It was a cloudy morning. I had just reached my office after a refreshing walk. Being habituated to browsing some informative websites before I start my work, I opened Hackernews. There was a post on how Huffman compression works. I opened up the link and found that the page was very difficult to read. It had jumbled up the text and images, the font was too small. Overall it had a bad reading experience.
I always keep myself updated with productivity apps across the Internet and was instantly reminded about a chrome extension that enhances the reading experience of a website. Quickly set it up in my browser and voila! the page was transformed into a paradise for a reader. I was happy. I went on gaining some good insights from the post.
At the end of it a thought suddenly struck me. Was I not happy with how the post was and accept it as it is? Did I make it the way I like it, just because I couldn't stand the fact of it being different from how I prefer things to be? There are numerous things around us which might not feel to be correct in the way we want them to be. Can we never accept things as they are acknowledging the fact that they are different?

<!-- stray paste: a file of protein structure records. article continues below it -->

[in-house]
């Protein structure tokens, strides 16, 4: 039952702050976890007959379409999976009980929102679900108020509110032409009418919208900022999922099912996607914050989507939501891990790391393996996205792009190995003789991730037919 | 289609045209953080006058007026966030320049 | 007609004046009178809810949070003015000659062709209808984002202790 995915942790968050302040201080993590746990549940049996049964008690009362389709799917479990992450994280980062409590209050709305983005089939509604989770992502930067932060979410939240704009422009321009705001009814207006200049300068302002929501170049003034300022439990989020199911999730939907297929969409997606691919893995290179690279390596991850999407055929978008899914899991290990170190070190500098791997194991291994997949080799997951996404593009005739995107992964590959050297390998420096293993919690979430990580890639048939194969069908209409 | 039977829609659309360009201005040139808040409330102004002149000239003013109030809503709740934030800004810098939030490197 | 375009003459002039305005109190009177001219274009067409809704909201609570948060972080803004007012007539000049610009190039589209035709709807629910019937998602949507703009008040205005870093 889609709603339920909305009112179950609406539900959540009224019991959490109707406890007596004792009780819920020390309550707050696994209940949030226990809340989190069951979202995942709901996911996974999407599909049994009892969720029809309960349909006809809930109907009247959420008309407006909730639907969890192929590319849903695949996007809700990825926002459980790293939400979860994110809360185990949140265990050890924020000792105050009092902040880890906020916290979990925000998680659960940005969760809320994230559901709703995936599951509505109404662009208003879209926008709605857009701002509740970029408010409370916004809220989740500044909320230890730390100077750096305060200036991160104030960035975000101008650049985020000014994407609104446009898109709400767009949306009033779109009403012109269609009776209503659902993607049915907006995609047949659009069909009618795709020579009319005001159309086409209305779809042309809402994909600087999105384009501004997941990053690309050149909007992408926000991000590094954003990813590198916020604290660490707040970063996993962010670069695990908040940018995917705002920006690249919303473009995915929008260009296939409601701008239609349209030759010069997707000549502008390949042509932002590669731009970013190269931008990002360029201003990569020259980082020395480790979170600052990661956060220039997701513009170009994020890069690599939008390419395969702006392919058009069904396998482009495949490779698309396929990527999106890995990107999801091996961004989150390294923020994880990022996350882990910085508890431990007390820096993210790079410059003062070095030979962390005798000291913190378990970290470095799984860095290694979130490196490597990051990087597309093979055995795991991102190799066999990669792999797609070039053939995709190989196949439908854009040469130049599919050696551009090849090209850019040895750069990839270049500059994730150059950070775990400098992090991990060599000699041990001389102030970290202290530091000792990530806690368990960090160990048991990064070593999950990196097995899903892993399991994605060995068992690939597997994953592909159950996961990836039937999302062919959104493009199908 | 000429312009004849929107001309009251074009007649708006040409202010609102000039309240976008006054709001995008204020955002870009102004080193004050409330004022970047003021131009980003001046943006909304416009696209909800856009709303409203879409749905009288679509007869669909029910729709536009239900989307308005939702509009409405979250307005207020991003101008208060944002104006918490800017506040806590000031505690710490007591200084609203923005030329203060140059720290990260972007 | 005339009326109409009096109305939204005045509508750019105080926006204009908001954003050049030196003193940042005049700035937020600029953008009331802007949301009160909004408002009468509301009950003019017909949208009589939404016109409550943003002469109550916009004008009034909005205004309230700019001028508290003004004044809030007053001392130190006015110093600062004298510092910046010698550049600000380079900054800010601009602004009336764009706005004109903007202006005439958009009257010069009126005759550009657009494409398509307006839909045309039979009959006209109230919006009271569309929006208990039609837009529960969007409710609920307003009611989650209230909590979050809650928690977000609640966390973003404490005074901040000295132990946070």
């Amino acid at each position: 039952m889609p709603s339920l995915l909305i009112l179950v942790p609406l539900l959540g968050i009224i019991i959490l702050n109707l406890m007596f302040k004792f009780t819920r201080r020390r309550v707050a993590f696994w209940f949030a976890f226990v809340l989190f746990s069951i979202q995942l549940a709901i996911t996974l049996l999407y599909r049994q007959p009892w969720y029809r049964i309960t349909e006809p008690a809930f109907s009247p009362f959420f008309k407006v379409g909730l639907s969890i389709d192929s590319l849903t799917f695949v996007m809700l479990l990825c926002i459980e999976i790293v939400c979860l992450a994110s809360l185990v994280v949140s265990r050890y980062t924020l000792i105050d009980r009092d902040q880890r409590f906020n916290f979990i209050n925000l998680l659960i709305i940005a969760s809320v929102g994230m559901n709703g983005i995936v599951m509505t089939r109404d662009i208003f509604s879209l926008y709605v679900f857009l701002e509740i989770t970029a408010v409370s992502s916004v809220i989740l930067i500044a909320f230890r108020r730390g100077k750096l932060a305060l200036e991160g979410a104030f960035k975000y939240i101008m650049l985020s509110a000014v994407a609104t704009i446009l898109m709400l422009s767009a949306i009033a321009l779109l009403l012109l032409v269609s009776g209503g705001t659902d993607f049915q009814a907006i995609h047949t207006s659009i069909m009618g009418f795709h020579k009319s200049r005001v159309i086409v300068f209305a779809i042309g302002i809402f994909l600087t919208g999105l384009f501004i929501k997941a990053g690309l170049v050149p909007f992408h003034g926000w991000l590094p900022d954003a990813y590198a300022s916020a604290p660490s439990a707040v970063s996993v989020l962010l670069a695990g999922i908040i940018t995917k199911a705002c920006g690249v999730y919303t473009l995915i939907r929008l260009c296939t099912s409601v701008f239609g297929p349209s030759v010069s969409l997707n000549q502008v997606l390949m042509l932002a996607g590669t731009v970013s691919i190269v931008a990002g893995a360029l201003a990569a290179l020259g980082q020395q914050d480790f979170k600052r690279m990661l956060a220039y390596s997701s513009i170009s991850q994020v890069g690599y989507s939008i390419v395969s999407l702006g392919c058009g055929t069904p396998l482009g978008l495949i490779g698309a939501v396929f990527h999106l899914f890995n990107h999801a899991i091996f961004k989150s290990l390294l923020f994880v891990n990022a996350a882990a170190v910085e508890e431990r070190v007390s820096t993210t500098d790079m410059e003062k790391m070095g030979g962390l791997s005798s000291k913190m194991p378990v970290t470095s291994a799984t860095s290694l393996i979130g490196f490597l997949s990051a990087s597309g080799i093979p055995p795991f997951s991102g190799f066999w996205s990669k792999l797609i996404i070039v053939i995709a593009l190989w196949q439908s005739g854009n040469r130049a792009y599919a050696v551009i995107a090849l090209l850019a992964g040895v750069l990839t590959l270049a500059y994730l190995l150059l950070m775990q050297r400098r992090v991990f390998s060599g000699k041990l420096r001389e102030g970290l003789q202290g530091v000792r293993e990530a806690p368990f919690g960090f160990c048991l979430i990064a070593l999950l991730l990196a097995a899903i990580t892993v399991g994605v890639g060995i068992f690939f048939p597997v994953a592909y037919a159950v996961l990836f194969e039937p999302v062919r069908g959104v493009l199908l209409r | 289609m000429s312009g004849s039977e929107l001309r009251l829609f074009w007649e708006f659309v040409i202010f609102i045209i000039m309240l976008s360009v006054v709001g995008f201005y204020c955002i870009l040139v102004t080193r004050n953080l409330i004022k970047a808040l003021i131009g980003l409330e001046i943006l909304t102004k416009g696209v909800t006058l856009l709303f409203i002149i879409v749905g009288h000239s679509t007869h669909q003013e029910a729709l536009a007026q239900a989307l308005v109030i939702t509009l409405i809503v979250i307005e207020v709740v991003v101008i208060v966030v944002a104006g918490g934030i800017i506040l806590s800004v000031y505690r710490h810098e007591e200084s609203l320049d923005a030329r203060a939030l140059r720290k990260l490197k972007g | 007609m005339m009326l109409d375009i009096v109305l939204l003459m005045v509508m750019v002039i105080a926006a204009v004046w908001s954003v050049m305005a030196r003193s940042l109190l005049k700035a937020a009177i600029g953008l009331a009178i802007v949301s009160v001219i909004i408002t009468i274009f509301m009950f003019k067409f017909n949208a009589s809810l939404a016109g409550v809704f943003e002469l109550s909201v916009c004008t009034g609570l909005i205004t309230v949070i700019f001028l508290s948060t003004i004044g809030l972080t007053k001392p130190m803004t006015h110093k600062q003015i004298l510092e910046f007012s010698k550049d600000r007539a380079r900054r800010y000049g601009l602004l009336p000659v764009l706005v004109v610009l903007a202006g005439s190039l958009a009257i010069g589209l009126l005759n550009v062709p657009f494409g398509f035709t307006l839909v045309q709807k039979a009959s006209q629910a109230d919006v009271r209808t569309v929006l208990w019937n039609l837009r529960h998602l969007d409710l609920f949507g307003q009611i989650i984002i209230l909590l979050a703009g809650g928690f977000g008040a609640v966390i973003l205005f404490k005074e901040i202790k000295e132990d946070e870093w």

This was just about things. What about the people around us? Many a times we can't stand certain habits of our loved ones, our friends; but they can't be necessarily bad. Its just because we don't feel it right, we resent it. I had already made that mistake in my life once, not accepting how a person was and demanding a change. I regret it. But it has helped learn things by experience and now this understanding is rooted inside me.
The website transformation might not be the idle example where our acceptance disagrees. If we bluntly accept our surroundings and never think of improvement, the human civilization wouldn't have ever progressed from stone age. Entrepreneurs transform the world based on a vision for the betterment of humanity. Its the acknowledgement of things being different, people being different that has to be rooted inside us with the thought of embracing the difference with open hands. That's acceptance for me.